# Research Methods

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- Created by: Laurenkeep
- Created on: 02-03-15 16:18

What is the significant level?

0.05% (95%)

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How is the number of people in a study shown in statistical form?

N

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What do RHO and U standard for in inferential tests?

Spearmans rank- RHO mann-Whitney- U (observed value)

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What inferential test would you use for a correlation?

spearmans

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What inferential test would you use for working out the order of data?

Mann-Whitney

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What is meant by "nominal data"?

Seperate data groups

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What is meant by "ordinal" data?

Data in an ordered format

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What is a null hypothesis?

Statement of no difference in the outcome

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What inferential test would you use for repeated measures?

Wilcoxon

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What inferential test would you use for group design?

Chi-Square

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What is meant by "interval" data?

the data that is measured using units

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What are "type 1 and type 2" errors?

Type 1 errors ignore the truth and type 2 accepts hypothesis when they are wrong

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What does spearmans RHO do?

Determines whether the correlation between two co-variables is significant or not

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What is independent group design?

two or more groups of participants

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What is repeated measures design?

Using the same group of participants throughout

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What are the 5 parts to designing a study?

Abstract, introduction, method, results, discussion.

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what is the mean?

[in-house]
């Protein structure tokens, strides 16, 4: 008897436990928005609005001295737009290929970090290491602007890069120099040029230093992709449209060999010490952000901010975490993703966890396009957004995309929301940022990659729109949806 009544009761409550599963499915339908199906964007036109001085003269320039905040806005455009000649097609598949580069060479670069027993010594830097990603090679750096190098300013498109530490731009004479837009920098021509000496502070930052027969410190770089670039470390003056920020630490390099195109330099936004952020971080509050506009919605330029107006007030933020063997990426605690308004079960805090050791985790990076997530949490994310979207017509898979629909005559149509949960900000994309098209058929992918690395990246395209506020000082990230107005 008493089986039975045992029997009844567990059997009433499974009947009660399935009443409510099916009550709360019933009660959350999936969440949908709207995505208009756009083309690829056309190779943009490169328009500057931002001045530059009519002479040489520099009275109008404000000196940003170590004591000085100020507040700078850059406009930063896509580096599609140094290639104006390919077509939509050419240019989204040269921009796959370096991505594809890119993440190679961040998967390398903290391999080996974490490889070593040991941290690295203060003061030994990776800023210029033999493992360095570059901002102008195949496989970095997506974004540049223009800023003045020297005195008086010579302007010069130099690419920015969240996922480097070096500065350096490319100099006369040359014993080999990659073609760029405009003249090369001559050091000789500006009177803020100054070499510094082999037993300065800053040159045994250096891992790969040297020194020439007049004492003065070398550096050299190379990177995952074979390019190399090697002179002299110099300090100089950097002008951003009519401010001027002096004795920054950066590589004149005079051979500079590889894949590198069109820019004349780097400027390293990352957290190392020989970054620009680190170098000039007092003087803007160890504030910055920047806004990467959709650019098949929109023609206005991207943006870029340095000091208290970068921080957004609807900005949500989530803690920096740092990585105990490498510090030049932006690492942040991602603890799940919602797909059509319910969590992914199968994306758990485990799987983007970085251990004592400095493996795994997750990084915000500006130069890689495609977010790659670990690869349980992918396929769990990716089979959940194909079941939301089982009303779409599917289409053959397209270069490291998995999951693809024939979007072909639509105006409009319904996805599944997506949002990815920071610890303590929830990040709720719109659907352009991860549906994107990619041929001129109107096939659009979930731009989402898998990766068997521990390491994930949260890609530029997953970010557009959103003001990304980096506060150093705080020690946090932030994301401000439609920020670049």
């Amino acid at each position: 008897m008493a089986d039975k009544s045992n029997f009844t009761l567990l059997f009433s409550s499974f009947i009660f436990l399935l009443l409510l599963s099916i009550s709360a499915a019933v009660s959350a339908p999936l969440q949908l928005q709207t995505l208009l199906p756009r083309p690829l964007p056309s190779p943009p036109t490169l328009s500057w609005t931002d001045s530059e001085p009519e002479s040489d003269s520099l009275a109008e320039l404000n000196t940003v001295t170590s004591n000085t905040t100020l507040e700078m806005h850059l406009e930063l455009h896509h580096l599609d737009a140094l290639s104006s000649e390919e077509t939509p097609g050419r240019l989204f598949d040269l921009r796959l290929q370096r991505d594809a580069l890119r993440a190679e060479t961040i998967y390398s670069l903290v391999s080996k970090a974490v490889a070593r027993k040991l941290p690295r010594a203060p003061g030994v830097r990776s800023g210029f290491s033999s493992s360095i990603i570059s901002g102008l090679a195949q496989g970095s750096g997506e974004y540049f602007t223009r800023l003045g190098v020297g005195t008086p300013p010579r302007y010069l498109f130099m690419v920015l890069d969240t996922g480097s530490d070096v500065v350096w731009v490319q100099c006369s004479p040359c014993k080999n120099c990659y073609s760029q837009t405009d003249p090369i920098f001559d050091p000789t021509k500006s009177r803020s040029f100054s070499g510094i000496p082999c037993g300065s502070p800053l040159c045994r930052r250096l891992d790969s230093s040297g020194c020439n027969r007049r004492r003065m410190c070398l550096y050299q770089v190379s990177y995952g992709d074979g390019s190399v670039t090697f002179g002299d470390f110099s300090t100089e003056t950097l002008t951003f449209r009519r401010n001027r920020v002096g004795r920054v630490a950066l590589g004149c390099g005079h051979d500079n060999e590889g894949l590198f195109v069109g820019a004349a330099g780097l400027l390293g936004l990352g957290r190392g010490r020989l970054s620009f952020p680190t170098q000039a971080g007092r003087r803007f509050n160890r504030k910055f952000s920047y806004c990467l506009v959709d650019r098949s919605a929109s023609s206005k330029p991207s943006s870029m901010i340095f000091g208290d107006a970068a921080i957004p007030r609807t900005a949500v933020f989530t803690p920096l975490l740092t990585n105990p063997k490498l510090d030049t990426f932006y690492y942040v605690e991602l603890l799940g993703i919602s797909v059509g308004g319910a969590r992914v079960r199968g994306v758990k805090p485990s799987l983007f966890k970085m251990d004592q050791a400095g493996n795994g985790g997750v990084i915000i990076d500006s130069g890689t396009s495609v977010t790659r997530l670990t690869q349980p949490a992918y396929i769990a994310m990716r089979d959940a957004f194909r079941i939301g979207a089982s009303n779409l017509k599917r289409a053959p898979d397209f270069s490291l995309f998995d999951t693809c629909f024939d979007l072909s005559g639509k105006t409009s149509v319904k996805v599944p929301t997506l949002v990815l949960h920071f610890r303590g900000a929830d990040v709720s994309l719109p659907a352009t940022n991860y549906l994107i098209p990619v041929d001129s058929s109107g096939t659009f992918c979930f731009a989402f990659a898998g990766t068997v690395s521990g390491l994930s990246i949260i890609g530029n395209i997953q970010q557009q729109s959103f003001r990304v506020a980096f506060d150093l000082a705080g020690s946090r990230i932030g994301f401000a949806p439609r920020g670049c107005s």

all the data added together and divided by the amount of beginning data

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What is the mode?

most common number in a set of data

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What is the median?

the middle number from a set of data

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When do you use a scattergram?

correlations

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When do you use a bar chart?

Numbers or measurements

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How do you work out the range?

the biggest figure - the smallest figure= the range

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What is meant by the term "standard deviation"?

Distance from the mean

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What does the term "reflexitivity" mean?

the extent that a researchers process reflects a researchers values

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What are 2 advantages of QUANTITATIVE data?

easy to analyse and produces a clear conclusion

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What are 2 weaknesses of QUANTITATIVE data?

Oversimplifies and humanly insignificant

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What are 2 strengths of QUALITATIVE data?

represents true behaviour and has rich detail

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What are 2 weaknesses of QUALITATIVE data?

Difficult to analyse and subjective

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What is an aim?

An aim is what you plan to achieve

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What is science

A systematic approach to creating knowledge